Uber – a case study in disruption

Editorial Staff Regulations, Startup Guidance

Founded in 2009, Uber is a ride-sharing service that connects users who are looking for a ride with drivers via a smartphone app. Uber doesn’t provide its own vehicles or drivers, working instead with private individuals who serve customers from their own cars; Uber checks their driving license and performs a background check. Riders can pay for the service directly via their smartphone and track the location of nearly drivers using the Uber app.

In the six years since it was founded, Uber – now valued at 51 billion USD – has expanded its service to 58 countries and 300 cities worldwide. There is a growing backlash against it from the incumbent taxi companies as Uber steals business away from them. Why has Uber been able to disrupt traditional taxi providers so effectively?

The status quo prior to Uber

In the US, Uber’s primary market, the taxi industry is heavily regulated. Fares are set by local government, and complicated licensing requirements are a high barrier to entry. For example, in New York City, taxis that want to pick up drivers on the streets much purchase a medallion to operate legally; as recently as 2013, these medallions cost in excess of $1.05 million!

In many cities, there is even a limit on the number of vehicles that are allowed to be in business at any given moment! These barriers entrenched the existing players who were able to control their local markets. These monopolistic economic conditions lead to the dominance of vested interests and a lower quality of service. Having little economic incentive to provide a good service, traditional taxi services are often dirty, manned by poorly-qualified drivers who don’t know the fastest route from point A to B. Communication between driver and customer is poor or non-existent.

Enter Uber

Uber’s business model is an extremely disruptive one that is fast outcompeting traditional providers on quality, profitability, and efficiency. According to a report by Princeton economist Alan Krueger, Uber is rapidly attracting new drivers and paying them more than traditional taxi companies. The company has experienced growth of 400% per annum, compared to 16% for its competitors.

Drivers are attracted to a company that promises them more money, allows them to set their own hours and doesn’t burden them with exorbitant licensing fees. Riders benefit as they have more taxis to choose from, an easy-to-use app facilitating contact with drivers, and pricing that varies according to the laws of supply and demand.

Uber is reinvesting a portion of its profits into self-driving cars and plans to have its own fleet by 2030. This is a company that wants to continue to lead technological innovation for years to come.

What we can learn from Uber’s success

From a startup perspective, Uber’s success is further proof that it is better to launch an imperfect product than to let perfectionism prevent you from obtaining market feedback – launching quickly allowed Uber to obtain first-mover advantage. Although it currently dominates the ride-sharing industry, Uber is not a perfect company. Its app is patchy, customer service is sometimes lacking in empathy and the quality of drivers and vehicles varies wildly.

Uber’s disruption has introduced competition to an industry once dominated by entrenched incumbents. Uber’s main competitor, Lyft, has recently launched a partnership with Chinese ride-sharing company Didi to allow Chinese customers to use Didi in the US and vice versa. A new app, Fasten, touts the benefits of its lower driver commission and avoiding surge pricing schemes. The competition between Uber and its rivals is great news for customers, it will lead to improvements in service and lower prices.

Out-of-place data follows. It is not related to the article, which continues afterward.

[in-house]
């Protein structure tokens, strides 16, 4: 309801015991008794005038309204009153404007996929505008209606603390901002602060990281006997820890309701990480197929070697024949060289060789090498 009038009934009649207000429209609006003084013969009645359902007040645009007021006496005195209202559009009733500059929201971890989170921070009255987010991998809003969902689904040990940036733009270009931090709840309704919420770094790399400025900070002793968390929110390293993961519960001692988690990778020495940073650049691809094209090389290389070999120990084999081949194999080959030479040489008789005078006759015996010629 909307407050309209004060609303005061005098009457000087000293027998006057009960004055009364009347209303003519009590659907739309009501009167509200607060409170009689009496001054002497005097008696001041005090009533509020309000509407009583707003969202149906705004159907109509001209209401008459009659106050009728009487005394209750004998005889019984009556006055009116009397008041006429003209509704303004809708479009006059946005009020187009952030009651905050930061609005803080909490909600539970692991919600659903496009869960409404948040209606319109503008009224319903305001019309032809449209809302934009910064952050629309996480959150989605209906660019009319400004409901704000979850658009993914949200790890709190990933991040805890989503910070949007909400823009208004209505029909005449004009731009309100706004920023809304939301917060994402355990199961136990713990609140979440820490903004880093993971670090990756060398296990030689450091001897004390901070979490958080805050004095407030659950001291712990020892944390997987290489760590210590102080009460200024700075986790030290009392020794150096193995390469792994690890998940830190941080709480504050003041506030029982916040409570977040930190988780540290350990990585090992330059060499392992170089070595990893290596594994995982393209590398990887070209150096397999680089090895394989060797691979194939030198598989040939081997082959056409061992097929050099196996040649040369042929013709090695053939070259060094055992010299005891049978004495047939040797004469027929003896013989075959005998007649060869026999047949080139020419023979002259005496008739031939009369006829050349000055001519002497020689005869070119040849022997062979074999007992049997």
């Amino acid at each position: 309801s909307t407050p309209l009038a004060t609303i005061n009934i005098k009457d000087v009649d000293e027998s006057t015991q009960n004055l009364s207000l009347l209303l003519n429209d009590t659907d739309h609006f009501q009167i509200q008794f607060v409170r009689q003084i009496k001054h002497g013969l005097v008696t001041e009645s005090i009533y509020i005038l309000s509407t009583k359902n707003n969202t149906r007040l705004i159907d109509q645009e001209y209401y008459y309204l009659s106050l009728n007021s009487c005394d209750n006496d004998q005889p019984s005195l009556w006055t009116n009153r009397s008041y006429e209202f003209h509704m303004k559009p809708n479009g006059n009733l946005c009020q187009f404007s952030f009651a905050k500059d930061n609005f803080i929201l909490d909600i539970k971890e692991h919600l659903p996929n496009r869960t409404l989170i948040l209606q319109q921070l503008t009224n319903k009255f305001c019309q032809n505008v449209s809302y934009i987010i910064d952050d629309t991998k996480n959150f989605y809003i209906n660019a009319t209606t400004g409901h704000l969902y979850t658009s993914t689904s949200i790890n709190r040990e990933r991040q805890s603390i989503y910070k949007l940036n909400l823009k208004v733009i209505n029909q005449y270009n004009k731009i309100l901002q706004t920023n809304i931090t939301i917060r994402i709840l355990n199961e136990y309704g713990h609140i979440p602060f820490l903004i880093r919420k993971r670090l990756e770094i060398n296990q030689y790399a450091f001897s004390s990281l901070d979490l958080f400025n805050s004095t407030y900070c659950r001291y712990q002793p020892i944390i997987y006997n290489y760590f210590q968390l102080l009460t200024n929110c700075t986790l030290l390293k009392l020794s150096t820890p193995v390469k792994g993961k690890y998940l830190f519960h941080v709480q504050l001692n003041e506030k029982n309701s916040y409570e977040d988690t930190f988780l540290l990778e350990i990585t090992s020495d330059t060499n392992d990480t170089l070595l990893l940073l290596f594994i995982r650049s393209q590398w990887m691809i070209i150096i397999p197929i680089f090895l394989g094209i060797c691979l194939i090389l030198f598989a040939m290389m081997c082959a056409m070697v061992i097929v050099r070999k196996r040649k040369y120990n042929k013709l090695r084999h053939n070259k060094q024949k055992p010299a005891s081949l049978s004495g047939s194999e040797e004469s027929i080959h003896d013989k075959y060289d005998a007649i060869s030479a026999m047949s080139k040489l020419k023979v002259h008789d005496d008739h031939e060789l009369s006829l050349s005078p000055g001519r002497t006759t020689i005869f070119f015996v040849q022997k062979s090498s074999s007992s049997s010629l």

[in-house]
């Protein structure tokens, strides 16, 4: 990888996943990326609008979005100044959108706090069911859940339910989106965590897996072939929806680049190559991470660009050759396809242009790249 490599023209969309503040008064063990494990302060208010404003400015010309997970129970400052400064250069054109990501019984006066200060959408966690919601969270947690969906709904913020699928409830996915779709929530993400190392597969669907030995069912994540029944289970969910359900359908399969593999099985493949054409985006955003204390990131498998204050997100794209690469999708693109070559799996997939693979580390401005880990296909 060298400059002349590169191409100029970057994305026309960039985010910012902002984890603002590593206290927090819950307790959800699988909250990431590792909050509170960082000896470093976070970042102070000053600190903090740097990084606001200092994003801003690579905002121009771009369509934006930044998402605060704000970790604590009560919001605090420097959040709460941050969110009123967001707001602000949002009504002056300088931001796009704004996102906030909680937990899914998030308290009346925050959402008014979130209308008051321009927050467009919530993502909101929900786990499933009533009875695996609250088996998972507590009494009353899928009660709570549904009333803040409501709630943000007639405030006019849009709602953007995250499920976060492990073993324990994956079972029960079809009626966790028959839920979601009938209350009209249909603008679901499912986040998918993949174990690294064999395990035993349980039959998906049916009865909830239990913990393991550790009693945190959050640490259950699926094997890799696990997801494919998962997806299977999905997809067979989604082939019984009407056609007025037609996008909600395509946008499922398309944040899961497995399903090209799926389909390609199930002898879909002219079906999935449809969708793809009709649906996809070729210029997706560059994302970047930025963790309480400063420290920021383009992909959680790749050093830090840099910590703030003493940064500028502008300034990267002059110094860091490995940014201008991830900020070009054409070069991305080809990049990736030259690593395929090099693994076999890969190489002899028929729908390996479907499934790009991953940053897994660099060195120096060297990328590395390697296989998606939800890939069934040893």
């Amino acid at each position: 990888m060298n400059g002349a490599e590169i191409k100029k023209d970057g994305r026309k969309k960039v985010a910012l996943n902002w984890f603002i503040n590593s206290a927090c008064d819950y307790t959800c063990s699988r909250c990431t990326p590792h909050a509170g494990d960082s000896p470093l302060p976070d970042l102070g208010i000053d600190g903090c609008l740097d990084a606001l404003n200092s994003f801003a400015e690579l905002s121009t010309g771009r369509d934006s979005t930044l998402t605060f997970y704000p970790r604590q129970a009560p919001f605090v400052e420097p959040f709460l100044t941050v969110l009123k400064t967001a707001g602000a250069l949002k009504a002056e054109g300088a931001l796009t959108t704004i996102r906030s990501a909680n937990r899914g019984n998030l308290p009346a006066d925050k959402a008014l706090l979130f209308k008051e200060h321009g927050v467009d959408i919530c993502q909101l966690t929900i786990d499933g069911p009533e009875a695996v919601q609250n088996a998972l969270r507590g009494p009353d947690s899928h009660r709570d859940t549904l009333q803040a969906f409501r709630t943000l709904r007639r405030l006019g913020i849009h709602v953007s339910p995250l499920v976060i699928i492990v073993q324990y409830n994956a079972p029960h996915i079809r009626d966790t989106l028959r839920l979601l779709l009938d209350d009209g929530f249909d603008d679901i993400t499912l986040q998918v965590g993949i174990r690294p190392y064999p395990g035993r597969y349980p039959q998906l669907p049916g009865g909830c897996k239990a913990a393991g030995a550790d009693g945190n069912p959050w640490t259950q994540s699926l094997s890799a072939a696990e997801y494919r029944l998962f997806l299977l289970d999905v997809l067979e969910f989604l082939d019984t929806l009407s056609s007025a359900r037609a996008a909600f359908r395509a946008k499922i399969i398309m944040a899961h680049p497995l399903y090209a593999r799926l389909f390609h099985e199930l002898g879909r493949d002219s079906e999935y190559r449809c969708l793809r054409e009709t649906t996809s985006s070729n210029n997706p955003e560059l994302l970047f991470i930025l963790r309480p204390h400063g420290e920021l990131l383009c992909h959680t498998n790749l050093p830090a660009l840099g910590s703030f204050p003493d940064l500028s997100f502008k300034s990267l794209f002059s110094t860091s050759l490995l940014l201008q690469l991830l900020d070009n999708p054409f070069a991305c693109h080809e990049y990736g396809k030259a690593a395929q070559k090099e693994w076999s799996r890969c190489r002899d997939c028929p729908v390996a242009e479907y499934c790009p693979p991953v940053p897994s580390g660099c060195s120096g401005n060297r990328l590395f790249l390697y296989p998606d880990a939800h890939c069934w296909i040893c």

Reducing barriers to market entry benefits customers and society as a whole. Although Uber is a ride-sharing business on paper, it’s real competitive advantage lies in its ability to knock down barriers to entering the taxi industry. It has done this by repeatedly defying fines, regulations and lawsuits. The result: more taxis, more jobs and a flexible pricing system that suits both customers and drivers.

Uber’s defiance of regulation has created a taxi ecosystem in which the supply of taxis can keep up with customer demand. This is a reminder that allowing the market to set prices guards against the inefficient allocation of resources, preventing wasteful over-investment as well as gaps in service. One of Uber’s competitors, Arro, has yet to learn this lesson; it supports “fair pricing” that does not allow drivers to increase prices if customer demand surges.

The same disruption that is beneficial for consumers is bad news for incumbents. Medallion prices have fallen drastically in major US cities like New York, Boston and Chicago. Instead of responding to competition by providing a better service, existing taxi companies have called on local and state regulators to ban Uber. In fact, Uber has spent much of its life-fighting in courts for the ability to offer any service at all. In London, efforts to ban Uber have been countered by a petition signed by thousands of its happy customers.

Despite Uber’s success in defeating the regulators, consumers still demand some licensing for their own security. Uber drivers have to hold insurance and a valid driver’s license. The key takeaway for startups is that traditionally staid sectors that are protected by government regulation can be conquered by an agile and innovative startup if it comes up with a market-driven business model centered that provides clearly superior customer experience; the customers will help it take down the regulations. Given Uber’s popularity with consumers and successful defiance of lawmakers, perhaps this is the start of entrepreneurs challenging government monopolies in other areas such as health, law, energy and education.